• The patient has inhalation burns.

Prevention

Never leave your child alone in a room with a wood fire, a paraffin stove or in the kitchen with pots on the stove. Keep kettles, toasters and similar appliances far back on working surfaces so that they cannot be pulled down.

Always make sure that electrical appliances are safely earthed and that plugs have child-proof covers if they are not in use.

Store erosive chemicals out of reach of children.

Always use flame proof materials for bedding and clothing.

Set the thermostat of your hot water tank at a level where the water is hot enough for your washing machine and dishwasher, but not hot enough to scald as it comes out of the tap. Your electrician will be able to do this for you.

Treatment

Home

Submerge the burned area in tap water – you can also cover it with a wet, clean cloth, particularly if the burn is on the face. You can take paracetamol for pain.

If this is a first degree burn, wash the area gently with soap and water. You can cover it with an antiseptic cream and a dry gauze bandage which should be changed once a day. This type of burn should heal in 14 days.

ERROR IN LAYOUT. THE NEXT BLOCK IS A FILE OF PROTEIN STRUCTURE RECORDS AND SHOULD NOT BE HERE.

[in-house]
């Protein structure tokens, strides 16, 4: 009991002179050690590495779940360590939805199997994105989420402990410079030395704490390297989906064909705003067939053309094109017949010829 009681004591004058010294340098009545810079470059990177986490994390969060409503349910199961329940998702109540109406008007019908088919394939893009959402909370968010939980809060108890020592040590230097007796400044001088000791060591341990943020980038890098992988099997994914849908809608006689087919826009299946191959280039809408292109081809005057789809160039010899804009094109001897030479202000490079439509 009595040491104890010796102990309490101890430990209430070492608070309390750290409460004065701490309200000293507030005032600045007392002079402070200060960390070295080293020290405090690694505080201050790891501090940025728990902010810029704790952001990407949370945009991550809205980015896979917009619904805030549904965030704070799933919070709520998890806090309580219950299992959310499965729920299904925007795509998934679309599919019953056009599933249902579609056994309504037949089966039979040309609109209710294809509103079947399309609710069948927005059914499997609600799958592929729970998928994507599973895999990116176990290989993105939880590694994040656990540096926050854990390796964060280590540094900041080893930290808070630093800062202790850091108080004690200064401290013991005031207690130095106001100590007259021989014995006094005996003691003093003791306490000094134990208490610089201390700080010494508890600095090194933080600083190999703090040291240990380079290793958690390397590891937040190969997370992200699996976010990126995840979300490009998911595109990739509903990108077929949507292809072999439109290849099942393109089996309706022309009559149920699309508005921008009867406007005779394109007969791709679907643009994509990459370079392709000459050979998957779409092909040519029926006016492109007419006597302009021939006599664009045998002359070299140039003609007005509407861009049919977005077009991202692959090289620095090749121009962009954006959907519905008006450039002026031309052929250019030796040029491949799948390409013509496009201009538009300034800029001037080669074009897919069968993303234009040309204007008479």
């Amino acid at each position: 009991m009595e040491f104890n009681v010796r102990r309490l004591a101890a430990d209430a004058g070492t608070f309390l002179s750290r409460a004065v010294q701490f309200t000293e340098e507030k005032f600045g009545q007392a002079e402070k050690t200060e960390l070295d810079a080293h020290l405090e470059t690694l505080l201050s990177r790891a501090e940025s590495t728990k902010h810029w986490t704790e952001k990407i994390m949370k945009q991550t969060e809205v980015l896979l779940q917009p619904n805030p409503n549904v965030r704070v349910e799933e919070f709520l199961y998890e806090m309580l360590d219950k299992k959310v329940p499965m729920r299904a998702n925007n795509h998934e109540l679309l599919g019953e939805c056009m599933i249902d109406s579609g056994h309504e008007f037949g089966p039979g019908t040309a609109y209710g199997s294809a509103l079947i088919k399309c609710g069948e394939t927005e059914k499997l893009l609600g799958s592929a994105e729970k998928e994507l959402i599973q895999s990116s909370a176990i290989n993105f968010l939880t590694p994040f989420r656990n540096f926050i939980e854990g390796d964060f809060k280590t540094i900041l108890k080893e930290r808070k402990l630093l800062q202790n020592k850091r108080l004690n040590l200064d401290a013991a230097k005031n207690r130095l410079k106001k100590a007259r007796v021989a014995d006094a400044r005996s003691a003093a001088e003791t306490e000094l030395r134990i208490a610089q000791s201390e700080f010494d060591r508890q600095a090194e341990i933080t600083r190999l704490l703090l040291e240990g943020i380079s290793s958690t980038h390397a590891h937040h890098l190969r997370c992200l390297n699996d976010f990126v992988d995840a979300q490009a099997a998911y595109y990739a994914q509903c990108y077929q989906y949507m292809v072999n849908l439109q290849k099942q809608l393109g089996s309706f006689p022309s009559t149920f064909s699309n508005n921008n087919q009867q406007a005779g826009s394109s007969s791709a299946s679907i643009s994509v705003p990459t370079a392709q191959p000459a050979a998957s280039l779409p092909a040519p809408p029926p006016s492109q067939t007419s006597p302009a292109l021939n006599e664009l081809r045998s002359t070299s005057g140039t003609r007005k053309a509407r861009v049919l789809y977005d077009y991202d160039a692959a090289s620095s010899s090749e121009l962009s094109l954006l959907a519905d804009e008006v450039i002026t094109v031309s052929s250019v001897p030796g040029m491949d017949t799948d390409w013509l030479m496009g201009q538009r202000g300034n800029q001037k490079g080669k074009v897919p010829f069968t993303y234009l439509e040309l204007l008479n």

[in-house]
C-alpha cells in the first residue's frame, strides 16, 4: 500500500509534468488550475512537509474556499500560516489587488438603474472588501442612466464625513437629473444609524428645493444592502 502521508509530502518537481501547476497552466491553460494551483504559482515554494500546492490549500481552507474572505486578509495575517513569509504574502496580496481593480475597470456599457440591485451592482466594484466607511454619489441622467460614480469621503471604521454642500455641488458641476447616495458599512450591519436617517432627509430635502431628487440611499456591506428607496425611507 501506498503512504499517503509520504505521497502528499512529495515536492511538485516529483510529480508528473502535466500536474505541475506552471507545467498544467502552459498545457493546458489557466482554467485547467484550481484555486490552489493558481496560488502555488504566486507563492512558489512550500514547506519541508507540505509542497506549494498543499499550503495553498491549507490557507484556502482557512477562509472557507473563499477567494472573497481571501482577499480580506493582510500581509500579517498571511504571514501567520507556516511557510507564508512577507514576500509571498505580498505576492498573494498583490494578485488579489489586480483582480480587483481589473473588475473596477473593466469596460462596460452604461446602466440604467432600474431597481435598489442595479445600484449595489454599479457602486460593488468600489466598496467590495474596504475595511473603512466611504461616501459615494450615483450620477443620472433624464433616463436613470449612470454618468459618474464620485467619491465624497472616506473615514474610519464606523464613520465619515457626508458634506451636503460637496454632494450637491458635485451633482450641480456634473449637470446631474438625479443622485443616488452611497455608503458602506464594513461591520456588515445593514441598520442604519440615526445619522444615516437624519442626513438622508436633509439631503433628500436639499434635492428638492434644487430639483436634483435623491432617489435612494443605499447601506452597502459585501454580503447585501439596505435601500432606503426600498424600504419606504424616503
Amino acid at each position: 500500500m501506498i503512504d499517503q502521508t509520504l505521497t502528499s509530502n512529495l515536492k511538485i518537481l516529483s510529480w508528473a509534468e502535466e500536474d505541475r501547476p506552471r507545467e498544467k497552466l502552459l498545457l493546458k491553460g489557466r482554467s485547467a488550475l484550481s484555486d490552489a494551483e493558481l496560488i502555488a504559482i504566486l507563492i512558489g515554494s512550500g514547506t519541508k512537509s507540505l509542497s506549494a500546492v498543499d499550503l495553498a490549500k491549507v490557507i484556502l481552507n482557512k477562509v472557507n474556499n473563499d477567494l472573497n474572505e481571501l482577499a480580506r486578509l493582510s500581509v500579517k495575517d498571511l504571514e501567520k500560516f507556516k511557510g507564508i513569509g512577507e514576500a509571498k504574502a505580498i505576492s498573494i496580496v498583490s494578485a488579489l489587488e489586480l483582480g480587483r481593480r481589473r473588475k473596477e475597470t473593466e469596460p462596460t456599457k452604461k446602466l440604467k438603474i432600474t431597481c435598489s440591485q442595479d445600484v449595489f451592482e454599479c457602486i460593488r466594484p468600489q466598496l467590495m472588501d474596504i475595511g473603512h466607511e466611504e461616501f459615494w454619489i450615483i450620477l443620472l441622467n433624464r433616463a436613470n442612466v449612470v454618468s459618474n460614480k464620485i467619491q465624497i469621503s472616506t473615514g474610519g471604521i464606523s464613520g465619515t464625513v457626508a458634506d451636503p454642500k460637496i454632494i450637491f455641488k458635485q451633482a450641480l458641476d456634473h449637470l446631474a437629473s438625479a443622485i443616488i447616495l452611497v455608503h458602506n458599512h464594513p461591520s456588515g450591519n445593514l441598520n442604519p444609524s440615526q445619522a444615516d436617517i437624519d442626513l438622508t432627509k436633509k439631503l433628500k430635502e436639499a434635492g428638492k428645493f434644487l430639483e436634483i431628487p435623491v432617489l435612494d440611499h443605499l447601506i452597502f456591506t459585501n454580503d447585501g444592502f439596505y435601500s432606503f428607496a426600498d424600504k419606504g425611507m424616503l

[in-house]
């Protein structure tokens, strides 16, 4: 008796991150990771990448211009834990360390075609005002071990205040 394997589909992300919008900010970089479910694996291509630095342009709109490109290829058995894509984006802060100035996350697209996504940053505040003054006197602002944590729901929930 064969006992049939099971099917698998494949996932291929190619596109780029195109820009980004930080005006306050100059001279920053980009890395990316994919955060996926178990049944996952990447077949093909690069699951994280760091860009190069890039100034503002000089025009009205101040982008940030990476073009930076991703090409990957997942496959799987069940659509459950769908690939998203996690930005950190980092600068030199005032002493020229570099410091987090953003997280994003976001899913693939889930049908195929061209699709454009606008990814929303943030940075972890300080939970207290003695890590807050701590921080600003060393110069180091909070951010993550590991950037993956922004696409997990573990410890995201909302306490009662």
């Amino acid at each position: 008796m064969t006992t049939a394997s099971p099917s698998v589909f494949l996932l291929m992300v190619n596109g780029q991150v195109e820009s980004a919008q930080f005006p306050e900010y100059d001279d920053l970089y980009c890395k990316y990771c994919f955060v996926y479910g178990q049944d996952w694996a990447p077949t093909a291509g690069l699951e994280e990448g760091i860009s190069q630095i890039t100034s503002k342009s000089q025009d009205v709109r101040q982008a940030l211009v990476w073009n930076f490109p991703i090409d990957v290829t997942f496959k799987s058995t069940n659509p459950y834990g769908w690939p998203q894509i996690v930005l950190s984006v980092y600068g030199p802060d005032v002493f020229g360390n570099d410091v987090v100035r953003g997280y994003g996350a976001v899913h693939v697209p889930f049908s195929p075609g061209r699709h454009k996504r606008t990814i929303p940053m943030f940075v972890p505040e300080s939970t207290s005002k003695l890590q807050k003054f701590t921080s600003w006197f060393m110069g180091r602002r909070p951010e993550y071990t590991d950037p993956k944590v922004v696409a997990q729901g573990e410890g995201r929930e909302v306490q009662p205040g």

Never use butter, grease or oil on a burn. Do not burst blisters since they are important in helping the skin heal.

If the burn is more serious as described above, seek medical attention immediately, after cooling the burn with water and covering it with a clean, damp cloth.

Medical

In a serious burn the person will be admitted to hospital where fluids will be given through a drip (intravenously). In the early stages of treatment the person may also have a tube passed into the stomach (nasogastric tube) to prevent vomiting.

Dressings will be applied and changed regularly. If there is infection, antibiotics will be given, usually through a drip.